The reason for gender differences in the response to the educational interventional program involving motivational interviewing remains unclear. There has been no evidence of gender differences in the benefits of motivational interviewing. However, it is possible that there are gender differences in the effect of the educational interventional program on the behavior response or outcomes. Choudhry et al
      • Choudhry NK
      • Isaac T
      • Lauffenburger JC
      • et al.
      Effect of a remotely delivered tailored multicomponent approach to enhance medication taking for patients with hyperlipidemia, hypertension, and diabetes: the STIC2IT cluster randomized clinical trial.
      reported that the effect of interventional telephone counseling by pharmacists was significantly greater in men than in women. In the present study, the pharmacists involved in the educational interventional program were predominantly women, which might have partially contributed to the gender difference in the effect of pharmacist-led intervention. It is possible that men and women benefit from different types of interventions.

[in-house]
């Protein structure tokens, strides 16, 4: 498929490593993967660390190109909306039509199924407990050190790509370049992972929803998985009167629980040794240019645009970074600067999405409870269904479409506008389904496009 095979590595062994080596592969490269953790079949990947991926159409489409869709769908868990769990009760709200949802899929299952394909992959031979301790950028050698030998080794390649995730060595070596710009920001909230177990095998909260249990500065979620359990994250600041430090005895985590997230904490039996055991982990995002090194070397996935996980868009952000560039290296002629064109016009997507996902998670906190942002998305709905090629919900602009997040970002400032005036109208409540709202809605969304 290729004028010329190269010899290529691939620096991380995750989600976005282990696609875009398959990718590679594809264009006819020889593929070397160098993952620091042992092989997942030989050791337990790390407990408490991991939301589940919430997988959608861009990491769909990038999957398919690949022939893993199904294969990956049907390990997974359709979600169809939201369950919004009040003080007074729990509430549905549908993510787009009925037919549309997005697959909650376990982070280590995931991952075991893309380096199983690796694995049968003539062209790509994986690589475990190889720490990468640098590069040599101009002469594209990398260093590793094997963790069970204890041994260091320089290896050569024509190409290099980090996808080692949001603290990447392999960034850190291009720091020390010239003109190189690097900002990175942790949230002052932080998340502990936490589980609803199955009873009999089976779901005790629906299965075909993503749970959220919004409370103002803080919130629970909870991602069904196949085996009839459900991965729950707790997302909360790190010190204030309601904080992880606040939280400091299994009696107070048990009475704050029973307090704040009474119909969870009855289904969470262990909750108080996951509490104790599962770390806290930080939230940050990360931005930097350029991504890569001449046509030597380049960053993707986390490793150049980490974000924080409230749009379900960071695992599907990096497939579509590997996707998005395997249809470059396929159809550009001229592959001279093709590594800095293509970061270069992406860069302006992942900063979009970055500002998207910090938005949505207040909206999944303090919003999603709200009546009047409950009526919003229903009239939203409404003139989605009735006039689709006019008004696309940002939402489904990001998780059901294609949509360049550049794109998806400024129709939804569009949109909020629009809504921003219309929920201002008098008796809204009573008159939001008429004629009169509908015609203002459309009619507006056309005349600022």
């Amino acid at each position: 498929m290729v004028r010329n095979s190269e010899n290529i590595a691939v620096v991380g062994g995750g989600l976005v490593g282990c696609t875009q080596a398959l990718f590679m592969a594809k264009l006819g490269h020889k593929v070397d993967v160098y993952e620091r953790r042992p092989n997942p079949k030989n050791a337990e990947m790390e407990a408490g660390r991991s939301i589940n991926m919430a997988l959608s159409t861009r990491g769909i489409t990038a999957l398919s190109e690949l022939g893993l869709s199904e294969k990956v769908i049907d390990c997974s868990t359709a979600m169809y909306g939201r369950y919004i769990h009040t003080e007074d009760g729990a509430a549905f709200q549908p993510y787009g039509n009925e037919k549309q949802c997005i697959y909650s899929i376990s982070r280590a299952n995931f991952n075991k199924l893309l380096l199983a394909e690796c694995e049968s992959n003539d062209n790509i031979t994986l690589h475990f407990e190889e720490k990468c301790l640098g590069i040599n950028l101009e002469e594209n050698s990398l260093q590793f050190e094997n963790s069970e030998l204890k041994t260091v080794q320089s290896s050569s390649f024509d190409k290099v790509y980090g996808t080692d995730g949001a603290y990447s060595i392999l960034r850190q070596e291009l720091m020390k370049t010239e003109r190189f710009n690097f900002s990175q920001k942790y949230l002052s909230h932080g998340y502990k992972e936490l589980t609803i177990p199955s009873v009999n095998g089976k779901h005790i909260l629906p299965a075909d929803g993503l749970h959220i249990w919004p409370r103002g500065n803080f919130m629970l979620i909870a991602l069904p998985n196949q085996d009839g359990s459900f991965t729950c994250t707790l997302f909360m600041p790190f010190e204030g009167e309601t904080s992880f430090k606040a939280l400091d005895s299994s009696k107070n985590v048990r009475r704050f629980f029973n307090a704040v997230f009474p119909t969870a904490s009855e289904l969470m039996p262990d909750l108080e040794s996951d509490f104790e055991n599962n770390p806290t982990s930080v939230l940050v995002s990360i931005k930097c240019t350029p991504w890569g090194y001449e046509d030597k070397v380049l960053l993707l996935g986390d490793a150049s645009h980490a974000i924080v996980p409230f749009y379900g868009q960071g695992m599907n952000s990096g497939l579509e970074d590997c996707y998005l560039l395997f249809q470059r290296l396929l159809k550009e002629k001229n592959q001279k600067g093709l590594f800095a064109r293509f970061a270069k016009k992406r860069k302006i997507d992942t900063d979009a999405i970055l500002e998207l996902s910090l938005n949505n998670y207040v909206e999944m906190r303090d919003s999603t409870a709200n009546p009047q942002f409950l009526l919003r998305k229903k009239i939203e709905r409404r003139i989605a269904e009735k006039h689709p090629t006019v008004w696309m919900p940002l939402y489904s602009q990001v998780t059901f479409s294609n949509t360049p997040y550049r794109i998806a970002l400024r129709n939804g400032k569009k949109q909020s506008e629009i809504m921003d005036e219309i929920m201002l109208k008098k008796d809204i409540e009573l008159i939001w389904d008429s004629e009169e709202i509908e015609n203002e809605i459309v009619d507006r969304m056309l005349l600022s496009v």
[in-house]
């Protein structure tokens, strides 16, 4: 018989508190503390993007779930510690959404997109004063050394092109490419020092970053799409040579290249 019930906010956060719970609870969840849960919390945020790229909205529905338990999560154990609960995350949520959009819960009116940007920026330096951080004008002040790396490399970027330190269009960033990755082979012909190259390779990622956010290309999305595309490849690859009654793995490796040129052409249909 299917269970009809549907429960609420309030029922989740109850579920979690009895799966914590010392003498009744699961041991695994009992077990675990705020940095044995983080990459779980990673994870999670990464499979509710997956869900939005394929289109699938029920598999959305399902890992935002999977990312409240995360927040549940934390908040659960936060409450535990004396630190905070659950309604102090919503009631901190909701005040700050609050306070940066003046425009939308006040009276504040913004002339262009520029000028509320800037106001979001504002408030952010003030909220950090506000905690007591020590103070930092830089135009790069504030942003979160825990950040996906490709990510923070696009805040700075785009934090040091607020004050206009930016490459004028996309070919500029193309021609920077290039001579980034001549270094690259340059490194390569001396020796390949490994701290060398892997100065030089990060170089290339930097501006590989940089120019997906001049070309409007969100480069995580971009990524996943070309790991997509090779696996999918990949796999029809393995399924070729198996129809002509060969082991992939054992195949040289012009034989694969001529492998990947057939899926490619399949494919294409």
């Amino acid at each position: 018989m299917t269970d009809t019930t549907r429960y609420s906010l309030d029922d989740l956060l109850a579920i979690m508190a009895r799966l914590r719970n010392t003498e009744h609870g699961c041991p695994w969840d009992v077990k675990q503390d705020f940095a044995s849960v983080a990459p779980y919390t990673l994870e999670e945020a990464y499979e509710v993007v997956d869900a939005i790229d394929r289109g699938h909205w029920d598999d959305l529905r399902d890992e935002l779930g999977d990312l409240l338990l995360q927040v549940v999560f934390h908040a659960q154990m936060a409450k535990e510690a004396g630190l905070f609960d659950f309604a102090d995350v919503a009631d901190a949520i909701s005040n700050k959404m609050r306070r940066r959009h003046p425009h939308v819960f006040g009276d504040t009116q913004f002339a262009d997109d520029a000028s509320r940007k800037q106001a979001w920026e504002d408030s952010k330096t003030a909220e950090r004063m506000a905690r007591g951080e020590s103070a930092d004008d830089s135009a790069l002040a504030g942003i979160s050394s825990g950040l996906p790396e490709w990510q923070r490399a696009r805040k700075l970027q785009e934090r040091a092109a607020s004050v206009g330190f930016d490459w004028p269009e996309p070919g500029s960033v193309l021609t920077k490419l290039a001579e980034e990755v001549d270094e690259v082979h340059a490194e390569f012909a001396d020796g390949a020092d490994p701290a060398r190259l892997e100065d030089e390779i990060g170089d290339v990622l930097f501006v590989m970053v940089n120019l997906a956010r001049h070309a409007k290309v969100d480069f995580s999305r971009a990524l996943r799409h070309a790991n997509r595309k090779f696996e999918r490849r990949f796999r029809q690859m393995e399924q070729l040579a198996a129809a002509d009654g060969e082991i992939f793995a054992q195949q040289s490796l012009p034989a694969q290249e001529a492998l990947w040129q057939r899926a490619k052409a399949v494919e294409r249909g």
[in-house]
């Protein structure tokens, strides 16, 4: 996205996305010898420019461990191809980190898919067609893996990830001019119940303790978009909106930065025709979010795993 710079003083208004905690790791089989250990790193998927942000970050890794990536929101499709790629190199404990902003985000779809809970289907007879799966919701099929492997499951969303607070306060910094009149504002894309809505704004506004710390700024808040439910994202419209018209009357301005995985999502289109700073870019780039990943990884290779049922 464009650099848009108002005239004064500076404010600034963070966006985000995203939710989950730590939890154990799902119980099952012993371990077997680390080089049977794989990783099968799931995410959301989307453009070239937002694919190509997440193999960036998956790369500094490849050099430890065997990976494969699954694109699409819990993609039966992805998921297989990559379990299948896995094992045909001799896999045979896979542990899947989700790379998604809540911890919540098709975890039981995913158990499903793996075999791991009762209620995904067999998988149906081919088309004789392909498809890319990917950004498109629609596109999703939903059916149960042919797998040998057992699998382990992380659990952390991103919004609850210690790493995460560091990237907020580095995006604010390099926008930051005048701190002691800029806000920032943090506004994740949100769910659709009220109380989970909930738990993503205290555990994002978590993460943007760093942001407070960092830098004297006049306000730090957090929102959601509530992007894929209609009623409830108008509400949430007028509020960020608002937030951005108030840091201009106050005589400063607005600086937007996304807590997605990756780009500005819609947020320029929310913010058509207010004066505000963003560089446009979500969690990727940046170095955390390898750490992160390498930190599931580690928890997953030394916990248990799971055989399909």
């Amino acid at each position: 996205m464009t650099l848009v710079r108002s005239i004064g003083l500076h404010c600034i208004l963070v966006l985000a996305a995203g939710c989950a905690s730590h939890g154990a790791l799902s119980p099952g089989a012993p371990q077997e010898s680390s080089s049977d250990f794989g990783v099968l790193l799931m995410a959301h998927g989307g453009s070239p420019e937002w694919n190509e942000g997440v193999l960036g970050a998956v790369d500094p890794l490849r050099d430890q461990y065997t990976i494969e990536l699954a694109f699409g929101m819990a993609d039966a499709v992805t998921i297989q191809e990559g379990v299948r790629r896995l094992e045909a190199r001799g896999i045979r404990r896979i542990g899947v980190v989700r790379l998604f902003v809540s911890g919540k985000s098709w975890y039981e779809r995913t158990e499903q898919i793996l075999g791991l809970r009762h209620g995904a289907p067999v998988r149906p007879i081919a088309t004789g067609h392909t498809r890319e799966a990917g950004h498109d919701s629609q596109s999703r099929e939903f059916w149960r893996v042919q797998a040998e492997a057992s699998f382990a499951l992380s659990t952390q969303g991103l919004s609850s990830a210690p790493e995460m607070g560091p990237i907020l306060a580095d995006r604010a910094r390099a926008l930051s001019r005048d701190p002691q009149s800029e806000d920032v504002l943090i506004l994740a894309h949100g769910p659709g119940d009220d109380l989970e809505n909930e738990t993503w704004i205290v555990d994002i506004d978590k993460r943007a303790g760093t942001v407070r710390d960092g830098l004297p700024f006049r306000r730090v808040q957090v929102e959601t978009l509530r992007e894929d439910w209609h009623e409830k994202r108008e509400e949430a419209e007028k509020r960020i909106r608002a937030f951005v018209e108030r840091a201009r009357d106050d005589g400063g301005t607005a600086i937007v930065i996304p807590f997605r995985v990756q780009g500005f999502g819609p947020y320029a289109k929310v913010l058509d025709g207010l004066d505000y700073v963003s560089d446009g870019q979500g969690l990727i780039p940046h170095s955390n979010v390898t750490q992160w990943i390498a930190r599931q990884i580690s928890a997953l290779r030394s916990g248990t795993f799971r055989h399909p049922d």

• Vervloet M
      • Korevaar JC
      • Leemrijse CJ
      • Paget J
      • Zullig LL
      • van Dijk L.
      Interventions to improve adherence to cardiovascular medication: what about gender differences? A Systematic Literature Review.
      Because the obstacles to taking DOACs vary among individual patients, it is understandable that the effects of a standardized educational intervention may not be equal across subgroups. Further studies are needed to evaluate this issue.

      Limitations

      This study had several limitations. The selection of DOACs was not randomized. This selection bias might have partially resulted from physician and patient preferences, associated comorbidities, and concurrent medications.
      • Shiga T
      • Kimura T
      • Fukushima N
      • et al.